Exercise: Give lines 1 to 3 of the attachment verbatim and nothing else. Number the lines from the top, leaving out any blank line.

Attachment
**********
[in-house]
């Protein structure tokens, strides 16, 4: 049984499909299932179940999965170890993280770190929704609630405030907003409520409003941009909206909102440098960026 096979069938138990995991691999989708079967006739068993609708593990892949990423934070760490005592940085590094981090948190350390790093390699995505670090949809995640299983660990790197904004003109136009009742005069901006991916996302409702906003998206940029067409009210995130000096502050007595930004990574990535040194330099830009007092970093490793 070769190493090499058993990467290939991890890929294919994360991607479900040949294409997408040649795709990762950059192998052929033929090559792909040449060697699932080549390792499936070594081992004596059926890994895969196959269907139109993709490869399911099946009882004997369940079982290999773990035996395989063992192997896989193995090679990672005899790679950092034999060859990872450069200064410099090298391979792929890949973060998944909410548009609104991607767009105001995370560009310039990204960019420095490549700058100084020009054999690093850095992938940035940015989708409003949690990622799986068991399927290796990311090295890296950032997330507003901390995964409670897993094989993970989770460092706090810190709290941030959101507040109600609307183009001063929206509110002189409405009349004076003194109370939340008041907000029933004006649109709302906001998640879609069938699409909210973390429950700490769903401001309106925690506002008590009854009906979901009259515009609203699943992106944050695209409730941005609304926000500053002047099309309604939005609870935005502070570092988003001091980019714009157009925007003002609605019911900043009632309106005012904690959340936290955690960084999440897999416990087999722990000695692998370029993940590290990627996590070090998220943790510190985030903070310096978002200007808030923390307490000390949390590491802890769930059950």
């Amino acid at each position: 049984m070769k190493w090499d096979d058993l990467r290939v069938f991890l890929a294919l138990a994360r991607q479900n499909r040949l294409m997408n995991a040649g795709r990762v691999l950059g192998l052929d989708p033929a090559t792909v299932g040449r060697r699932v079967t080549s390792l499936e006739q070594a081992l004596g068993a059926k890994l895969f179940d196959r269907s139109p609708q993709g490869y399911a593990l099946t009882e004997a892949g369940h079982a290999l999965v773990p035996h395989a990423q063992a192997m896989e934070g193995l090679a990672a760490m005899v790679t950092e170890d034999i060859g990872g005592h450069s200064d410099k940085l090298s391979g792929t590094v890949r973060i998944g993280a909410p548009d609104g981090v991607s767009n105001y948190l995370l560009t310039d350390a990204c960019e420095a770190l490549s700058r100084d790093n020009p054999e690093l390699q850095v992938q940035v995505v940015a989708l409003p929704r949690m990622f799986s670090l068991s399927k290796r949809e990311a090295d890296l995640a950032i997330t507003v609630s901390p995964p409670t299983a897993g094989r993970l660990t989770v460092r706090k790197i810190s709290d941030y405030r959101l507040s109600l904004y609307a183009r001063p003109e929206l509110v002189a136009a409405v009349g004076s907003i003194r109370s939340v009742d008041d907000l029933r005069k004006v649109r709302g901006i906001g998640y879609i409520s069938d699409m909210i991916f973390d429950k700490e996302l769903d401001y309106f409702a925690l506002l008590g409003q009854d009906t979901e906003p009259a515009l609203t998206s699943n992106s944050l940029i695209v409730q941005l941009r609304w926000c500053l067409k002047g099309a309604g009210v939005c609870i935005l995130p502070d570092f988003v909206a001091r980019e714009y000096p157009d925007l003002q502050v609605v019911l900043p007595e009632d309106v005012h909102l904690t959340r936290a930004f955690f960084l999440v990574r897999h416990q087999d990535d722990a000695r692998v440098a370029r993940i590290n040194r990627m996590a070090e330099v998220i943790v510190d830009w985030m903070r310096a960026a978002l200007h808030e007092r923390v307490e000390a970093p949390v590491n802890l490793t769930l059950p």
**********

[in-house]
């Protein structure tokens, strides 16, 4: 049984499909299932179940999965170890993280770190929704609630405030907003409520409003941009909206909102440098960026 096979069938138990995991691999989708079967006739068993609708593990892949990423934070760490005592940085590094981090948190350390790093390699995505670090949809995640299983660990790197904004003109136009009742005069901006991916996302409702906003998206940029067409009210995130000096502050007595930004990574990535040194330099830009007092970093490793 070769190493090499058993990467290939991890890929294919994360991607479900040949294409997408040649795709990762950059192998052929033929090559792909040449060697699932080549390792499936070594081992004596059926890994895969196959269907139109993709490869399911099946009882004997369940079982290999773990035996395989063992192997896989193995090679990672005899790679950092034999060859990872450069200064410099090298391979792929890949973060998944909410548009609104991607767009105001995370560009310039990204960019420095490549700058100084020009054999690093850095992938940035940015989708409003949690990622799986068991399927290796990311090295890296950032997330507003901390995964409670897993094989993970989770460092706090810190709290941030959101507040109600609307183009001063929206509110002189409405009349004076003194109370939340008041907000029933004006649109709302906001998640879609069938699409909210973390429950700490769903401001309106925690506002008590009854009906979901009259515009609203699943992106944050695209409730941005609304926000500053002047099309309604939005609870935005502070570092988003001091980019714009157009925007003002609605019911900043009632309106005012904690959340936290955690960084999440897999416990087999722990000695692998370029993940590290990627996590070090998220943790510190985030903070310096978002200007808030923390307490000390949390590491802890769930059950």
């Amino acid at each position: 049984m070769k190493w090499d096979d058993l990467r290939v069938f991890l890929a294919l138990a994360r991607q479900n499909r040949l294409m997408n995991a040649g795709r990762v691999l950059g192998l052929d989708p033929a090559t792909v299932g040449r060697r699932v079967t080549s390792l499936e006739q070594a081992l004596g068993a059926k890994l895969f179940d196959r269907s139109p609708q993709g490869y399911a593990l099946t009882e004997a892949g369940h079982a290999l999965v773990p035996h395989a990423q063992a192997m896989e934070g193995l090679a990672a760490m005899v790679t950092e170890d034999i060859g990872g005592h450069s200064d410099k940085l090298s391979g792929t590094v890949r973060i998944g993280a909410p548009d609104g981090v991607s767009n105001y948190l995370l560009t310039d350390a990204c960019e420095a770190l490549s700058r100084d790093n020009p054999e690093l390699q850095v992938q940035v995505v940015a989708l409003p929704r949690m990622f799986s670090l068991s399927k290796r949809e990311a090295d890296l995640a950032i997330t507003v609630s901390p995964p409670t299983a897993g094989r993970l660990t989770v460092r706090k790197i810190s709290d941030y405030r959101l507040s109600l904004y609307a183009r001063p003109e929206l509110v002189a136009a409405v009349g004076s907003i003194r109370s939340v009742d008041d907000l029933r005069k004006v649109r709302g901006i906001g998640y879609i409520s069938d699409m909210i991916f973390d429950k700490e996302l769903d401001y309106f409702a925690l506002l008590g409003q009854d009906t979901e906003p009259a515009l609203t998206s699943n992106s944050l940029i695209v409730q941005l941009r609304w926000c500053l067409k002047g099309a309604g009210v939005c609870i935005l995130p502070d570092f988003v909206a001091r980019e714009y000096p157009d925007l003002q502050v609605v019911l900043p007595e009632d309106v005012h909102l904690t959340r936290a930004f955690f960084l999440v990574r897999h416990q087999d990535d722990a000695r692998v440098a370029r993940i590290n040194r990627m996590a070090e330099v998220i943790v510190d830009w985030m903070r310096a960026a978002l200007h808030e007092r923390v307490e000390a970093p949390v590491n802890l490793t769930l059950p």